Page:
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Youth feel disturbing sense of isolation

Well. That was a wild ride. I was a little surprised by the reaction to my last column musing over whether it’s time to leave Vancouver . Housing is a hot-button issue in this town, of course, and bound to spur passionate debate.

Well. That was a wild ride.

I was a little surprised by the reaction to my last column musing over whether it’s time to leave Vancouver. Housing is a hot-button issue in this town, of course, and bound to spur passionate debate. But many of the responses I received pointed to issues that run much deeper than differing opinions over which should be lowered: housing prices or expectations.

I got dozens of emails and read hundreds of comments from younger (and a few older) people who felt they have been forced out of this city, or who are right on the edge.

What surprised me was the sense of isolation among them, despite the fact that so many clearly face the same challenges.

That’s the conundrum with my generation. We are a disconnected one. Unlike boomers who — if movies, TV, and my parents’ recollection of the ’70s are anything to go by — were united in their youth against “The Man,” today’s younger folk don’t seem to share that solidarity. We may privately feel the toll of instability, housing costs being just one part of a complex puzzle of pressures, but publicly, we appear utterly apathetic.

It’s a pickle for those trying to organize us. Statistics and studies consistently show we are being squeezed from all sides, yet outwardly, we seem more interested in our devices than in urging ourselves to take action. So, the conclusion goes, we mustn’t be all that concerned about it. Ironically, new research indicates the inverse may be true.

According to Shari Laliberte, a PhD candidate in the faculty of nursing at UBC, young people in Vancouver are feeling pinched by a variety of socioeconomic factors, and what’s more, their tendency to turn inward isn’t a sign of indifference; it’s a coping strategy.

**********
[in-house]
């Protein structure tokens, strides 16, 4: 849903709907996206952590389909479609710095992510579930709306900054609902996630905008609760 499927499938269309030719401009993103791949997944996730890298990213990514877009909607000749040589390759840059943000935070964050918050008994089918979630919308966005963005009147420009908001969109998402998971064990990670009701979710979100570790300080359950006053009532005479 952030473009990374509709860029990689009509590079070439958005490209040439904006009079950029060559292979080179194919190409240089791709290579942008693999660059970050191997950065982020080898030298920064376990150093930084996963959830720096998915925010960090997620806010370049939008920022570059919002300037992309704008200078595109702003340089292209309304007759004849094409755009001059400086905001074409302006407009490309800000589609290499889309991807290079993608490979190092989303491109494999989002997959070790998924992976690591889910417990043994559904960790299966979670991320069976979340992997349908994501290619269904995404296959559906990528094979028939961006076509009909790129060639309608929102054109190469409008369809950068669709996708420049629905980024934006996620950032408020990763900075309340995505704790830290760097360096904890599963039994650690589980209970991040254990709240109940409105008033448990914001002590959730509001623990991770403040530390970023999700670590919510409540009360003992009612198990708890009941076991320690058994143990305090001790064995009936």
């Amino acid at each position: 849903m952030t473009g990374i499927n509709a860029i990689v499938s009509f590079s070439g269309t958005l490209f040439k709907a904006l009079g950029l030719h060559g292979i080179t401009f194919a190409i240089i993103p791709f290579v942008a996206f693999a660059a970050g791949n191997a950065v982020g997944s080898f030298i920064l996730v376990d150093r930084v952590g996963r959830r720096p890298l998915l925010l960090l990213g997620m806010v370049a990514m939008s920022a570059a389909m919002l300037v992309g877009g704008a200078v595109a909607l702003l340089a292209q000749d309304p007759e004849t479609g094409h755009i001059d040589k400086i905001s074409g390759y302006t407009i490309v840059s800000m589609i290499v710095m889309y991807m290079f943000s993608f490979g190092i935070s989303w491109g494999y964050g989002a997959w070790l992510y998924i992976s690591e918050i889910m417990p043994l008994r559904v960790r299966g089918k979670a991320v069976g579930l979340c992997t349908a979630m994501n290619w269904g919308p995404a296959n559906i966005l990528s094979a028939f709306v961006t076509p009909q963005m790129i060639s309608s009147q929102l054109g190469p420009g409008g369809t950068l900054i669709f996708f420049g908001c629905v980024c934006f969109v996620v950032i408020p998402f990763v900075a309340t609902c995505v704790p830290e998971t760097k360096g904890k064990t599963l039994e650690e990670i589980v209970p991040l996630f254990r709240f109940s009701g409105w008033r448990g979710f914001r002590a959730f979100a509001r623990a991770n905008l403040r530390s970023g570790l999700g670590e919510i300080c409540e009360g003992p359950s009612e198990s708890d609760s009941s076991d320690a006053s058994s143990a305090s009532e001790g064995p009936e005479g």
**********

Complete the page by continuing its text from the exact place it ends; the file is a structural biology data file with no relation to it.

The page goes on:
A former children’s mental health nurse, Laliberte interviewed 30 Vancouver area youth between the ages of 15 and 28 for her dissertation, focusing on the relationship between socioeconomic conditions and mental health. Though based on a small sample, the qualitative research yielded some interesting insights.

Of the 30 subjects, ranging from homeless high school kids to university educated young adults, not one reported getting their mental health needs met. All of them felt like they were in survival mode. “That for me was a big insight,” she says.

Standing in the way of mental health is the terminal instability young people here face on many fronts, financial, social and environmental. Furthermore, treading water in our profit-oriented society had left many with a heightened sense of individualism — that is, they felt alone in dealing with these pressures.

From social media to corporate advertising to the coping skills taught in mental health programs, young people are steeped in a culture that tells them that if things aren’t going their way in life, they are primarily to blame, Laliberte says. While authority figures may acknowledge some of the external factors behind this stress, young people are almost universally encouraged to deal with them on an individual basis.

“Change your thinking is a big one,” she says, explaining they’re often told to focus on the bright side, or adjust their attitudes.

When young people do speak publicly about what’s stressing them out, they are often shamed.

“The system orients you inward,” says Laliberte, noting many felt so much pressure to project an image of affluence and confidence — online and off — they felt they couldn’t speak with peers about common challenges or issues.

“We focus a lot of attention on helping young people to manage and control their emotions,” she says. “But what I’m arguing in the research is we need to listen and really attend to how their emotions are showing us how their broader environment threatens or enables their mental health needs.”

To start, we could pay attention to the deeper messages inside divisive public discourse, like the housing debate. We spend so much time batting around the question of whether young people have a right to feel stressed about housing that we ignore the more pressing fact: many of them just do.

“This is something I continue to contemplate,” she says. “What is good enough? Is it good enough for young people just to be surviving? Or do we want them to flourish?”

Laliberte thinks we should reach for the latter. I agree.

To share your story with Laliberte, visit her blog:

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